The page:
The Australian Council of Trade Unions (ACTU) has heightened its calls for the Morrison government to extend the existing JobKeeper and JobSeeker schemes beyond their respective September expiry dates, and also criticized the planned application of the new JobTrainer scheme as the national unemployment rate has risen to 7.4 per cent.
The ACTU fears that many of the three million people currently receiving JobKeeper payments risk falling into the ranks of the unemployed if the government fails to extend the scheme in ten weeks’ time.
“No one wants to see more people fall through the gaps which is why we need to extend JobKeeper and deliver a comprehensive plan for a jobs-led reconstruction,” Michele O’Neil, the ACTU’s president, said on Thursday.
“People need reassurance that Australia isn’t going over an economic cliff,” added O’Neil, “so the sooner the Government tells people the plan, the better for everyone.”
Citing monthly figures from the Australian Bureau of Statistics (ABS), the national unemployment rate rose 0.4 per cent to 7.4 per cent for the month of June. However, the ACTU also acknowledges the belief of Josh Frydenberg, as the federal treasurer thinks the “real” unemployment figure – to encompass those who have lost faith in the pandemic-related job market – may be closer to 13 percent.
“We have 13 times more unemployed people than jobs available, and record rates of young people [are] either out of work or needing more hours,” said O’Neil, in pointing out the challenges and inadequacies alike by the Morrison government to combat unemployment figures that have climbed since the COVID-19 pandemic and resulting national recession started.
Another one of those inadequacies, according to the ACTU, lies in the new JobTrainer scheme as announced on Thursday morning by Michaelia Cash, the jobs minister for the Morrison government.
“Our nation has faced many challenges, and it is critical that we keep our apprentices in jobs and help those looking for work,” Cash said in unveiling the government’s new $2 billion employment investment package.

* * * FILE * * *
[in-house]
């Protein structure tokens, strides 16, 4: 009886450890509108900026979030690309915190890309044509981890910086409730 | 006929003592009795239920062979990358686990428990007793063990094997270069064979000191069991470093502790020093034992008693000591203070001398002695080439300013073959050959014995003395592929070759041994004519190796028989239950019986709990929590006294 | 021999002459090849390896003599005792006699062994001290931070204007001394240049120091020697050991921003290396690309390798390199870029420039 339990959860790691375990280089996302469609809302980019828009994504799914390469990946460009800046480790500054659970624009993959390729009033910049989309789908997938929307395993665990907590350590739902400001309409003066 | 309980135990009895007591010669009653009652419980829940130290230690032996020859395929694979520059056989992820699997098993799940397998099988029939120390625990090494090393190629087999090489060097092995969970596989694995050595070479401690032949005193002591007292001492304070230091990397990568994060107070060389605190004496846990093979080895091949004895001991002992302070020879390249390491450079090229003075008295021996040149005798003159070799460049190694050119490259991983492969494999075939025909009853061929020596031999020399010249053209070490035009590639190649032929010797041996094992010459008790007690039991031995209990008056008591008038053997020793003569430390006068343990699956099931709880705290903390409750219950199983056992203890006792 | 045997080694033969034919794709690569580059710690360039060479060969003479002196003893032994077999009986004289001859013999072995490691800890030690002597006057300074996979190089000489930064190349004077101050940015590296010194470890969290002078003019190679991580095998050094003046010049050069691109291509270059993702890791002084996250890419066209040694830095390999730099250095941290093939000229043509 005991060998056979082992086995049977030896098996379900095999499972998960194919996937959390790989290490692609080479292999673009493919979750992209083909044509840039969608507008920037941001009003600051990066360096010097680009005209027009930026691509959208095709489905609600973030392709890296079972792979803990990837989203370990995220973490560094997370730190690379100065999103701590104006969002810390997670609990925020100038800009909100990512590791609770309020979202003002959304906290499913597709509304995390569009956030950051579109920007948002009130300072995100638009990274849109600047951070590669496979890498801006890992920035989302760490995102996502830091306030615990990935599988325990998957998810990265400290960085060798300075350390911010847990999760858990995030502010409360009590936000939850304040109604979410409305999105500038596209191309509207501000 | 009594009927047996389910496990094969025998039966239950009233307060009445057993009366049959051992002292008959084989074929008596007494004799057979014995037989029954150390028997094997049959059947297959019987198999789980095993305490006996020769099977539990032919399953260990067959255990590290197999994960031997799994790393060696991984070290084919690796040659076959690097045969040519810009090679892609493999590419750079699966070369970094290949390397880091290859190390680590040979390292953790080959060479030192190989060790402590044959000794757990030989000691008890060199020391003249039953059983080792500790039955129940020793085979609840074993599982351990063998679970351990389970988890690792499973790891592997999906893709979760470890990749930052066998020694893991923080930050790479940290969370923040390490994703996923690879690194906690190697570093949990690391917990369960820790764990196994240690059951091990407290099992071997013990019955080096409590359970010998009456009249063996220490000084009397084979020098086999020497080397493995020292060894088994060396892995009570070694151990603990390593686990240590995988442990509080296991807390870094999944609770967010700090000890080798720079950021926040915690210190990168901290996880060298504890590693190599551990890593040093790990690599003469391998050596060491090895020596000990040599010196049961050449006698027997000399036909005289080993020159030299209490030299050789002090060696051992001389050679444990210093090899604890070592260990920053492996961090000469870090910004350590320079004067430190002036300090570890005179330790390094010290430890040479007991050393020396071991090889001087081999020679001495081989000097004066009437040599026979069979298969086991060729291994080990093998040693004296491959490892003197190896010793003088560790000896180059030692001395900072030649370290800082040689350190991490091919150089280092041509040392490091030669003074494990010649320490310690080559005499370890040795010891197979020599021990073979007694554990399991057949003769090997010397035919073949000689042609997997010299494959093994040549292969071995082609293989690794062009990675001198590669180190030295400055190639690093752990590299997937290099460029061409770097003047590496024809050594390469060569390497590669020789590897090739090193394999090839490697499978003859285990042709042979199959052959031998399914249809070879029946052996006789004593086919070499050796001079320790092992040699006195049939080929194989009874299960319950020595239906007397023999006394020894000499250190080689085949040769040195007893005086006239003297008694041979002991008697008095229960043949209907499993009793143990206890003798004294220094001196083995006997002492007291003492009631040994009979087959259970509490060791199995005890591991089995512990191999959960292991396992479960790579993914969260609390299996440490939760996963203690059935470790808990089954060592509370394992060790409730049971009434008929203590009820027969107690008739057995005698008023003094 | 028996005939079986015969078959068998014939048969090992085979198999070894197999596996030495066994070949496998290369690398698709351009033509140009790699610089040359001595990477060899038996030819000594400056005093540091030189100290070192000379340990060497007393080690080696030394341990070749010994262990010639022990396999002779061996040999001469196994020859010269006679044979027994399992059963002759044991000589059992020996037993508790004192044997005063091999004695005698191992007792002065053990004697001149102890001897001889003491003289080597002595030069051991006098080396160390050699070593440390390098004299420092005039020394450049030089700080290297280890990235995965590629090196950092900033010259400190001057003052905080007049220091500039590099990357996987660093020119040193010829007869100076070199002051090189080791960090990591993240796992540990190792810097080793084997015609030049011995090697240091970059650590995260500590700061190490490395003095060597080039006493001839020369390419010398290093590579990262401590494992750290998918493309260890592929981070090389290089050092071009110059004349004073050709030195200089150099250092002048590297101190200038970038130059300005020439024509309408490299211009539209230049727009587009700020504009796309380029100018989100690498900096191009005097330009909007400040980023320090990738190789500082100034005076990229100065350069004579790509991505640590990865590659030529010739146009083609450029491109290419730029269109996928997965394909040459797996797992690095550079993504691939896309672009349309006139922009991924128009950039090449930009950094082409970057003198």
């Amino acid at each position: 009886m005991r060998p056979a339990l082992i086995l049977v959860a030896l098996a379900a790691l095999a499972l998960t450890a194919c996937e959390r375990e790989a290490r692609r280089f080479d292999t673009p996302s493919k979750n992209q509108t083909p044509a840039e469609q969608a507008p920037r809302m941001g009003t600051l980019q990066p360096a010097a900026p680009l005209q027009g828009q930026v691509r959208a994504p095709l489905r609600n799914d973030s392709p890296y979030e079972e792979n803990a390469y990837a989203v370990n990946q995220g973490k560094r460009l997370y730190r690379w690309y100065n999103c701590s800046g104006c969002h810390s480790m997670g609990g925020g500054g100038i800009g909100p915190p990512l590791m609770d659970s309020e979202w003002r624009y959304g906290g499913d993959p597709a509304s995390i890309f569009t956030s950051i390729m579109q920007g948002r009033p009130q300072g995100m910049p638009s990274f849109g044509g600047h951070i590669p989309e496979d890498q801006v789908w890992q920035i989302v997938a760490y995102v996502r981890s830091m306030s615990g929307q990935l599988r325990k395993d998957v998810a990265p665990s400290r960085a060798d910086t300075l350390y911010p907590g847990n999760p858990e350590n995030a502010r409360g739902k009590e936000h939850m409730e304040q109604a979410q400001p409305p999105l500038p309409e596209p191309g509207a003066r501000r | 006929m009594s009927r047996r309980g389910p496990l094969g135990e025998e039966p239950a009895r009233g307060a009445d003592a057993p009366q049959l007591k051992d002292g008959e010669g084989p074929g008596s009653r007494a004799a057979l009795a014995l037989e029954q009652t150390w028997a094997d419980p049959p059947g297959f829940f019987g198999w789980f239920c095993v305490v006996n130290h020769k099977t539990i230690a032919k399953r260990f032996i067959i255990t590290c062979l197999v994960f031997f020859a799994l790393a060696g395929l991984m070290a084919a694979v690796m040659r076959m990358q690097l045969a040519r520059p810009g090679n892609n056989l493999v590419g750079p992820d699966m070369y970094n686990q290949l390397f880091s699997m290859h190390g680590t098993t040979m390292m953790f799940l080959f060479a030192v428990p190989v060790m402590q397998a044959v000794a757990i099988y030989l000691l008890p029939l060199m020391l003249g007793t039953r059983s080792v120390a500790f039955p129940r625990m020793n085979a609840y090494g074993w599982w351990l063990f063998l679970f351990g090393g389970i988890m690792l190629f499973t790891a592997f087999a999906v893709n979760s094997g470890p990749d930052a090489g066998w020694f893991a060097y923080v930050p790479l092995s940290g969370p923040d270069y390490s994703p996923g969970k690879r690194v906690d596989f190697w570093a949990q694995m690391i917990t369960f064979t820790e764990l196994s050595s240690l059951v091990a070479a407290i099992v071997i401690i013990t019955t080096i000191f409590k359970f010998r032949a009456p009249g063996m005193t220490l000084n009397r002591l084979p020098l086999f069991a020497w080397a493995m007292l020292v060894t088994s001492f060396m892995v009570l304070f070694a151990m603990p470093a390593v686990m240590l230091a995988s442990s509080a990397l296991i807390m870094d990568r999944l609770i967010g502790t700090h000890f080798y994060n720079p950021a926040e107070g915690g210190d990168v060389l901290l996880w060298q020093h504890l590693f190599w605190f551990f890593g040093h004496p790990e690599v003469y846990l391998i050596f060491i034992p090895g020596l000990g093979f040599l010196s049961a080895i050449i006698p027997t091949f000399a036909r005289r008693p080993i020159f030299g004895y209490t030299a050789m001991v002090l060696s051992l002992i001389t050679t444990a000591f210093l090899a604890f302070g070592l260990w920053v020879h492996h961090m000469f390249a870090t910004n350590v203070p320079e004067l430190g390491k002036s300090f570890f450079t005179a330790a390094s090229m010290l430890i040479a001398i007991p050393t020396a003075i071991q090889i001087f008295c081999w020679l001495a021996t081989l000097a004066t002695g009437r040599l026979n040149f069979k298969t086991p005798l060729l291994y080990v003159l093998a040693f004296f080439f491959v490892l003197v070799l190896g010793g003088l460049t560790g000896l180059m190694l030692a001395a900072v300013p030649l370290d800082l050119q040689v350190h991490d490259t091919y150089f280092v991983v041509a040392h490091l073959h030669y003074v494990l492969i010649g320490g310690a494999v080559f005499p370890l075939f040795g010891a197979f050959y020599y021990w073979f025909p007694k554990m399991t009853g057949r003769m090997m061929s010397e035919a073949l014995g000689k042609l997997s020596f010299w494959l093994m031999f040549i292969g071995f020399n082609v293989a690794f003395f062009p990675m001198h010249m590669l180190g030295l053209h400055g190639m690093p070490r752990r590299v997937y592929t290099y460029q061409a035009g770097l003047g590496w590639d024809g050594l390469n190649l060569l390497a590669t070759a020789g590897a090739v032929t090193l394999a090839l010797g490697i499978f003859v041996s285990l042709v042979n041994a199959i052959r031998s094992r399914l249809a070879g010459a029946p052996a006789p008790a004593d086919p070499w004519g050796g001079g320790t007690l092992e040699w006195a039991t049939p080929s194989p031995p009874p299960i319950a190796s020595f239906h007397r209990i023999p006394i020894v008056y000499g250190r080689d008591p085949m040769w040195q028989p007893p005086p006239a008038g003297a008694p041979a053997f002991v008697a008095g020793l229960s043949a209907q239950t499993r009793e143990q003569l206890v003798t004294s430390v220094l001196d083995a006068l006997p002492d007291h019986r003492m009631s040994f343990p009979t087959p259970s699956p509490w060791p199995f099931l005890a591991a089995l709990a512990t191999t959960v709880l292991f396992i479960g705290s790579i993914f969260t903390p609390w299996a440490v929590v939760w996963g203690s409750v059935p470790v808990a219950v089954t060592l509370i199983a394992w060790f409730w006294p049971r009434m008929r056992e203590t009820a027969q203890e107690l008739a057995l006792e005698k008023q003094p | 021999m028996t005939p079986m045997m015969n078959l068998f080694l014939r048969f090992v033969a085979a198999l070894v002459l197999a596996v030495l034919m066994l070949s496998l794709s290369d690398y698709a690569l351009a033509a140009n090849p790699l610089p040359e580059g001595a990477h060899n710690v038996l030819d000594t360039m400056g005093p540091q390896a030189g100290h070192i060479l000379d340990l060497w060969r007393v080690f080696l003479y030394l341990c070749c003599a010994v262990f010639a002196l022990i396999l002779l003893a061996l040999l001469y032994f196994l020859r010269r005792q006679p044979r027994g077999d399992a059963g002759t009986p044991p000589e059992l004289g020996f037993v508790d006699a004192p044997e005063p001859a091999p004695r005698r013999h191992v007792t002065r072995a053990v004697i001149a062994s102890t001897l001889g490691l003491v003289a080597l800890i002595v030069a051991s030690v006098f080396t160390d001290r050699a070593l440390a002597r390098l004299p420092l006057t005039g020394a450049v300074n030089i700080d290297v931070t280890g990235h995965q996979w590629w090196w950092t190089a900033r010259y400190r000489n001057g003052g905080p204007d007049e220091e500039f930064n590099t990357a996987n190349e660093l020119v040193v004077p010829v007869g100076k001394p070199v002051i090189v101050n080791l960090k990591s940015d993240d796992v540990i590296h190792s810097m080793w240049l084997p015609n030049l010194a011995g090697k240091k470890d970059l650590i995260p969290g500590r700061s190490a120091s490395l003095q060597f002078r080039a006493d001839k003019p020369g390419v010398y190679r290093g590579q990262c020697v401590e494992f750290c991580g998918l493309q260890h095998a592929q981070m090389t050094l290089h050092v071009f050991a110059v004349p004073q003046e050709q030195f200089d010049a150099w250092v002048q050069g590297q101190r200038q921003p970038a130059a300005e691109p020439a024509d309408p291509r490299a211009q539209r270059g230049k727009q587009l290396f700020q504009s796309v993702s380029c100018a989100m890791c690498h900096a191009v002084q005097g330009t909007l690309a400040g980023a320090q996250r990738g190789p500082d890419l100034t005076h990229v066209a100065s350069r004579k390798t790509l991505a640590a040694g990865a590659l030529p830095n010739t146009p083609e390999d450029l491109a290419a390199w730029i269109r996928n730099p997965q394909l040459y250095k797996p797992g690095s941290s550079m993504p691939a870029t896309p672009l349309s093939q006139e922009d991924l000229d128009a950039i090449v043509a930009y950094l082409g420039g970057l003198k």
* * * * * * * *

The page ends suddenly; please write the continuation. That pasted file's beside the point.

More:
“This package will be essential as the economy rebuilds so that people looking for work can reskill and upskill for in-demand jobs, provide school leavers with a pathway into their careers, and ensure businesses are able to get the skilled workers they need,” Cash added.
However, O’Neil counters the government’s newest scheme, pointing out that while it represents “a good start” by returning two-thirds of the funding cut from training programs during the Abbott/Turnbull/Morrison LNP regimes, the direction of JobTrainer could be better applied through the TAFE institutes rather than through private providers.
“The JobTrainer plan restores some of the money in the training sector but it needs to be targeted to TAFE, which we know works, not handed over to the privatized sector which we know is full of dodgy providers,” said O’Neil.
Not only does the JobTrainer scheme – as another one of its shortcomings – expire in March of next year, but it also recalls another heavily-critiqued job-creation plan on Morrison’s watch, when he was the nation’s treasurer in 2016.
The Youth Jobs PaTH program, not only criticized as instituting its sham-like $4/hour “internship” scheme that never created a single job beyond an initial interval to young workers, was also seen to be run to benefit private Job Network providers.
“People need a real pathway that builds on skill development into real work so expanding the program to include new apprentices and making sure there are government projects with mandated minimum numbers of trainees and apprentices is what we need to see now,” said O’Neil in the ACTU’s constructive criticism of the JobTrainer program.
Also, on Tuesday, O’Neil and the ACTU also implored the Morrison government to extend the JobSeeker program not just for the benefit of the unemployed persons who receive it, but to help stimulate the economy out of recession as well.
Citing the overall health, safety and well-being of those receiving the $1138 per fortnight JobSeeker scheme since it was introduced on March 30, O’Neil insists that cutting the rate back to old NewStart-alone levels of $40 per day would have catastrophic effects on the nation’s unemployed.
“JobSeeker isn’t just important during the pandemic – it is essential that people looking for work have time and security to find a job,” said O’Neil.
“We need to understand the impact of this virus and part of that is ensuring that no one falls into poverty when they lose their job. Any move to cut the rate will be opposed,” O’Neil added.
In advising the Morrison government to extend the JobSeeker and JobKeeper programs beyond September and suggesting that the new JobTrainer scheme should be run through the TAFE systems, O’Neil and the ACTU – in the last few days alone – are further enhancing their reputation as an organization that remains on the side of working people and the unemployed alike.
Also by William Olson:
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